Same-sex marriage became legal in Maine on Wednesday as Gov. John Baldacci signed a bill less than an hour after the state legislature approved it.
“I have come to believe that this is a question of fairness and of equal protection under the law and that a civil union is not equal to civil marriage,” said Baldacci, a Democrat. But he raised the possibility that the residents of the state would overturn the law, saying, “Just as the Maine Constitution demands that all people are treated equally under the law, it also guarantees that the ultimate political power in the State belongs to the people.” Three other states — Massachusetts, Connecticut and Iowa — allow same-sex marriages. Vermont has passed a law making gay and lesbian marriages legal that takes effect in September. New Hampshire lawmakers are close to passing a similar bill. On Tuesday, the Washington City Council voted to recognize same-sex marriages from states that allow those unions. Mayor Adrian Fenty has indicated that he will sign the measure. It will become law if Congress fails to overturn the measure during a 30-day review period. See which states allow same-sex unions » A slim majority of Americans are against legal recognition for same-sex marriage, CNN polling found last month.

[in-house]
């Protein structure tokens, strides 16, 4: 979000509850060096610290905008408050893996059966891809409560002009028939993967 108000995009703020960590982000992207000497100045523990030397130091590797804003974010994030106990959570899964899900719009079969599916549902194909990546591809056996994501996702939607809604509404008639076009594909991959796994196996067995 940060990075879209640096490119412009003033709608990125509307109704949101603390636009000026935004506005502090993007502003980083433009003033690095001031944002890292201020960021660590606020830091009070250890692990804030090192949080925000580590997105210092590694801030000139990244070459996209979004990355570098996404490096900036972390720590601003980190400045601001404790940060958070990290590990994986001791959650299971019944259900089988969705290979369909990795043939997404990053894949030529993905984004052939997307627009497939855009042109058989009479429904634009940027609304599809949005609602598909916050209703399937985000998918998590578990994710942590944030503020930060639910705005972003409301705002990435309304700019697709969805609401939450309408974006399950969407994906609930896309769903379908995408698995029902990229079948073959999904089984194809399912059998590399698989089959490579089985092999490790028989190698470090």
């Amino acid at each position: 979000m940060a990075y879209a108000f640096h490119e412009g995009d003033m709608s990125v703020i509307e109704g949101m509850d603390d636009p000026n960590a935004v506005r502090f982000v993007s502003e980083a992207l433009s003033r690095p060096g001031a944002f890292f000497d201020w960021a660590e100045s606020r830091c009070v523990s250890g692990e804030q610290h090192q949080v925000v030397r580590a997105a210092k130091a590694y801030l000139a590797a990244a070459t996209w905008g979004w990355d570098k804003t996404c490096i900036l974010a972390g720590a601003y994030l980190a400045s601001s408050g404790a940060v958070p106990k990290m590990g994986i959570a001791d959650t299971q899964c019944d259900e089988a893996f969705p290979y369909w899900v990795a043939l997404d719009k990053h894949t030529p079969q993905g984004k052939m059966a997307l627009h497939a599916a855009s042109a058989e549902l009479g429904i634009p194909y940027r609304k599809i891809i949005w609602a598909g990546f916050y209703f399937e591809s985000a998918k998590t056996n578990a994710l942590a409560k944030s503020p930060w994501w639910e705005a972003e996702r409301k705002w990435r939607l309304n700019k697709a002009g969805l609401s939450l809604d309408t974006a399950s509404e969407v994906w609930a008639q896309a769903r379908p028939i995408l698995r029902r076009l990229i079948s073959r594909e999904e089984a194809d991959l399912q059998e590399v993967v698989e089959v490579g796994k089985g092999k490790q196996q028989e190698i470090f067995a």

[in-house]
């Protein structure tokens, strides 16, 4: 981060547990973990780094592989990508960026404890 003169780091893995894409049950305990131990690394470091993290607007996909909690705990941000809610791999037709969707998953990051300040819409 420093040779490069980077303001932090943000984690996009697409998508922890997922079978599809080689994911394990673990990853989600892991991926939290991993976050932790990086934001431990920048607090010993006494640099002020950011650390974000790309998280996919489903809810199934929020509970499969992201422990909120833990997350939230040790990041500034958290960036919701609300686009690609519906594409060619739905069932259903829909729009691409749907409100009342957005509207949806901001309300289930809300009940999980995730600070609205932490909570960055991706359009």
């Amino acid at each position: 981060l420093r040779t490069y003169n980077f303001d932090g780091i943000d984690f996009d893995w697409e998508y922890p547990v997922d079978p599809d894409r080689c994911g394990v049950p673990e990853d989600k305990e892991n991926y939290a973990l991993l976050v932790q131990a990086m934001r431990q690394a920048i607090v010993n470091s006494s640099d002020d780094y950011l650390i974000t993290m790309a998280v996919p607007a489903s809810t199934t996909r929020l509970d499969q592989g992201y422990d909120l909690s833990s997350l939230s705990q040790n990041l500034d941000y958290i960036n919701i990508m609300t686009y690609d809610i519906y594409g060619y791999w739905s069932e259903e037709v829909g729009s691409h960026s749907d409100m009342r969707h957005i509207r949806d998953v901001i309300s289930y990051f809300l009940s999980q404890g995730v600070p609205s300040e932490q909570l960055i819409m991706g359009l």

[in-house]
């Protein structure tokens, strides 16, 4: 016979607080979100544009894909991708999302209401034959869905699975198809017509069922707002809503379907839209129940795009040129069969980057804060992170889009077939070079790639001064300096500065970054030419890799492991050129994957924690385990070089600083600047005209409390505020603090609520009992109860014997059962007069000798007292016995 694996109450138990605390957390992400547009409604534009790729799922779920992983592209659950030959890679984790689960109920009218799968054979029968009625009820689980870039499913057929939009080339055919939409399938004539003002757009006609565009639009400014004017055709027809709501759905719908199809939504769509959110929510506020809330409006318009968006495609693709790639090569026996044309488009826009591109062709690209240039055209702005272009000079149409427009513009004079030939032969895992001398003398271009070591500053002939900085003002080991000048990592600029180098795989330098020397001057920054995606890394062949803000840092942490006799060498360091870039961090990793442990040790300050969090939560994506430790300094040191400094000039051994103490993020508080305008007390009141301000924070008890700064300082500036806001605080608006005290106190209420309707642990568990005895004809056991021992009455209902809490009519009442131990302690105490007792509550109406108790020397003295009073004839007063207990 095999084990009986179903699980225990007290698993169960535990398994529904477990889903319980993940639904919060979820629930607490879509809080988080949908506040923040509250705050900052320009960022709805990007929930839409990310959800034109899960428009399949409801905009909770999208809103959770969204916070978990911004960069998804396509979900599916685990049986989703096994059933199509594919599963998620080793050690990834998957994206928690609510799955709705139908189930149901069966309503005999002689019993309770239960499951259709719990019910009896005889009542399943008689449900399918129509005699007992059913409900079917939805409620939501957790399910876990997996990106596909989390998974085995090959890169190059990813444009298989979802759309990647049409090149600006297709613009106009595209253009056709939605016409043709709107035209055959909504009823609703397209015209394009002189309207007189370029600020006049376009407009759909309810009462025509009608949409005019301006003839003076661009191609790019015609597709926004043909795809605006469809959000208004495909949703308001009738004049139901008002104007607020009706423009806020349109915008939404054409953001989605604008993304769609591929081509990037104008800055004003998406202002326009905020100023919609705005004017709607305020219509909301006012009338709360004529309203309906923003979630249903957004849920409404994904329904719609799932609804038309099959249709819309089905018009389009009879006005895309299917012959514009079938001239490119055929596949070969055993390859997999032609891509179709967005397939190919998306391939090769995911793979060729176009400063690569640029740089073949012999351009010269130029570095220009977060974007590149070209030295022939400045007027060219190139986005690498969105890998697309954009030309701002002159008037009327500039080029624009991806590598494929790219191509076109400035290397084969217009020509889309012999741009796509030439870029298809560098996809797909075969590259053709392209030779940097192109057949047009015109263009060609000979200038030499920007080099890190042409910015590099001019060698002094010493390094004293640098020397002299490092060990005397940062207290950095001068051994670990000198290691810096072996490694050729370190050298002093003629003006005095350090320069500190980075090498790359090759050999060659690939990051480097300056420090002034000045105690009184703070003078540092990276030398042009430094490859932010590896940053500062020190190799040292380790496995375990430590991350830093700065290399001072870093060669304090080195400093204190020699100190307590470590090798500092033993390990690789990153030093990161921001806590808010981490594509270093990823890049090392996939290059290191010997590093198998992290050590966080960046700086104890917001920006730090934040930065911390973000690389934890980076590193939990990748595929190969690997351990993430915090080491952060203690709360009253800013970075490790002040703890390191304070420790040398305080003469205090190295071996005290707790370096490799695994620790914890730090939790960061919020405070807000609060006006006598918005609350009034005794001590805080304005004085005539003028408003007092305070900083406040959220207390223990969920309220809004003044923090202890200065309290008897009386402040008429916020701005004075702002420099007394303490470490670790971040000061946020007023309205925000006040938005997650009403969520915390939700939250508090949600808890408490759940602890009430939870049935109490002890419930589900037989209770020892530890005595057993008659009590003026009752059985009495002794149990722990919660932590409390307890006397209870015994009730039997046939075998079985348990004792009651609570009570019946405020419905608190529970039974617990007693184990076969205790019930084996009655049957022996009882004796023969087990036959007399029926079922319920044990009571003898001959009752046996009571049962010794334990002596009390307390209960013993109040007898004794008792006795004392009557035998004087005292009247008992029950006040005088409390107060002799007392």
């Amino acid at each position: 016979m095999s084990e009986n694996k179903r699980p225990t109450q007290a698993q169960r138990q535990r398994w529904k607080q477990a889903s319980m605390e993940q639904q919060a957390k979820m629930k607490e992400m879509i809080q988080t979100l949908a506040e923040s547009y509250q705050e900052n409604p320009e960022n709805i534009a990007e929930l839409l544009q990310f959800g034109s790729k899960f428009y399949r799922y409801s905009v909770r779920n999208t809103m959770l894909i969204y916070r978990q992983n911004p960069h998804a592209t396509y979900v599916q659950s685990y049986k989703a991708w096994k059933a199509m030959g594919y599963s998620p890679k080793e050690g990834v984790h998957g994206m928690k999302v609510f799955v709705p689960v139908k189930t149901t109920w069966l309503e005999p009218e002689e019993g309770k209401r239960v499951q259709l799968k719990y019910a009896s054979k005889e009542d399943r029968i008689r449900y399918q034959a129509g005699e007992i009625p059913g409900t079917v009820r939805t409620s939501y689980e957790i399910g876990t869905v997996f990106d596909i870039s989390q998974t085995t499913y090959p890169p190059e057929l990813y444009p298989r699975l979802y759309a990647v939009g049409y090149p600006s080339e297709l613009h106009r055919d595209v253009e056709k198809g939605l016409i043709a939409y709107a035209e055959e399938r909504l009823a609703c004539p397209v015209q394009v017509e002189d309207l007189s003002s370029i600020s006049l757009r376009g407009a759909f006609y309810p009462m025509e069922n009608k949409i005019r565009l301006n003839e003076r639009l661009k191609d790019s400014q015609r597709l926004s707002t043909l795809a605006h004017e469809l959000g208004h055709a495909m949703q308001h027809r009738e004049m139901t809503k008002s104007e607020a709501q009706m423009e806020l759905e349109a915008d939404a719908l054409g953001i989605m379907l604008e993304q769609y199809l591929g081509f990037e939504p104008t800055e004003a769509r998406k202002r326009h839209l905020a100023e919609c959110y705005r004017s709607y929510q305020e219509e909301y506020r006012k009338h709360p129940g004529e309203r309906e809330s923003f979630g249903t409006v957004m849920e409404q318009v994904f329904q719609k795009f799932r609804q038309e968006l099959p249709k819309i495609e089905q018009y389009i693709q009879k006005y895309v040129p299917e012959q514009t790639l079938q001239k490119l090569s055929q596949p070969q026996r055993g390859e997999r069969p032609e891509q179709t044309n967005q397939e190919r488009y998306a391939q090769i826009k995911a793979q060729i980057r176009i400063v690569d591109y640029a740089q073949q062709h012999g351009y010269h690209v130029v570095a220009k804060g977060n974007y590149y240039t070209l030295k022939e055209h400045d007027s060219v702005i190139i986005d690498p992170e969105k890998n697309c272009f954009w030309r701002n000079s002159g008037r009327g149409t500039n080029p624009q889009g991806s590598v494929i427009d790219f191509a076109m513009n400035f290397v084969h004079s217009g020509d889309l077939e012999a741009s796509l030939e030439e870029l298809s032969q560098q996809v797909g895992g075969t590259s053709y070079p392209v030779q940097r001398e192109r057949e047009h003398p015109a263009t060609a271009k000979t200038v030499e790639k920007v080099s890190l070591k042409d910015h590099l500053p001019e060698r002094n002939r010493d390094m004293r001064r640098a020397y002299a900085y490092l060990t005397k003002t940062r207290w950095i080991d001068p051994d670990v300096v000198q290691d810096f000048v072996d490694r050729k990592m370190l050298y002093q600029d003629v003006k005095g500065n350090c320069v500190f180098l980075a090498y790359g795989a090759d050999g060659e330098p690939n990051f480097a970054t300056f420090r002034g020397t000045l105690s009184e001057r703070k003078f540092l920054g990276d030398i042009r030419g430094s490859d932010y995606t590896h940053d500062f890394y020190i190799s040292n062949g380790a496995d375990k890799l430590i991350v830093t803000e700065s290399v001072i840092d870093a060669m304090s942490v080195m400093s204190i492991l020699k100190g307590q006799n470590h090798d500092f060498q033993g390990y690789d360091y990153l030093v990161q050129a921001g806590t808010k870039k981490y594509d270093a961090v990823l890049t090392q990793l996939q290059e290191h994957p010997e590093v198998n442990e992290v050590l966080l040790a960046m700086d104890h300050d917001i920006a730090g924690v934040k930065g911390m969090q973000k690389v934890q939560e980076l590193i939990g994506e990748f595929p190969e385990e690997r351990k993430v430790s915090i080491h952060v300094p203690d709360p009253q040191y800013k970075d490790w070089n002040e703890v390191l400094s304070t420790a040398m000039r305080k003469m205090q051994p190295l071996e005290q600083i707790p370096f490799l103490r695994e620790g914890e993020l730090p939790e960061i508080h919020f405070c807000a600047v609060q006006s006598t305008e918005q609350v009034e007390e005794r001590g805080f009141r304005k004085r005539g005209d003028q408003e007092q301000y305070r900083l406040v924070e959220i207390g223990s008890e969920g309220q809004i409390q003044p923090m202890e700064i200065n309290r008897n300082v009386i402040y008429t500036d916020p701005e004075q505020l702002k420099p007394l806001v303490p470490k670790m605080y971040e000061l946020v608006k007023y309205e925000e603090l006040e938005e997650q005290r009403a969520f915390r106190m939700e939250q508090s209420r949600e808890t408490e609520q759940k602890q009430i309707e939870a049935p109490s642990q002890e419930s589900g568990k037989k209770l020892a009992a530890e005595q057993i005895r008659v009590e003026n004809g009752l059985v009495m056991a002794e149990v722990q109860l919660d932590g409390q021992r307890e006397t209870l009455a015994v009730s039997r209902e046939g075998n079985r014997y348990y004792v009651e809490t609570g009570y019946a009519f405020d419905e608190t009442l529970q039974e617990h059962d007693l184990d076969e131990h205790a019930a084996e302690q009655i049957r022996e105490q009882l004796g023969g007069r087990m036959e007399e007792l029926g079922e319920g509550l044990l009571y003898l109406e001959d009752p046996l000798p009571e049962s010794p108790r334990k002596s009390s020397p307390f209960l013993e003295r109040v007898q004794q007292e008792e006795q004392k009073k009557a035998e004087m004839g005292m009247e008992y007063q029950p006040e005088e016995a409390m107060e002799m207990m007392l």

Fifty-four percent of adults questioned in an April 23-26 nationwide CNN/Opinion Research Corp. poll said that marriages between gay or lesbian couples should not be recognized as valid, while 44 percent said they should be considered legal. The survey’s sampling error was plus or minus 3 percentage points.